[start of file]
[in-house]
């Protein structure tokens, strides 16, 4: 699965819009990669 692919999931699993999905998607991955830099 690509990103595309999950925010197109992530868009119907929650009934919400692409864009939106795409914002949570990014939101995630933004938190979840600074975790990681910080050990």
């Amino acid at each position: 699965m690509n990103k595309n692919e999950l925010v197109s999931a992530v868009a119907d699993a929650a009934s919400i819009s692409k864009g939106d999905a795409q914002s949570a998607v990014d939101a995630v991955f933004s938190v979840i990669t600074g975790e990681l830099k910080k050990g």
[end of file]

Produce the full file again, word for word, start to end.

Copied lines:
[in-house]
């Protein structure tokens, strides 16, 4: 699965819009990669 692919999931699993999905998607991955830099 690509990103595309999950925010197109992530868009119907929650009934919400692409864009939106795409914002949570990014939101995630933004938190979840600074975790990681910080050990």
């Amino acid at each position: 699965m690509n990103k595309n692919e999950l925010v197109s999931a992530v868009a119907d699993a929650a009934s919400i819009s692409k864009g939106d999905a795409q914002s949570a998607v990014d939101a995630v991955f933004s938190v979840i990669t600074g975790e990681l830099k910080k050990g």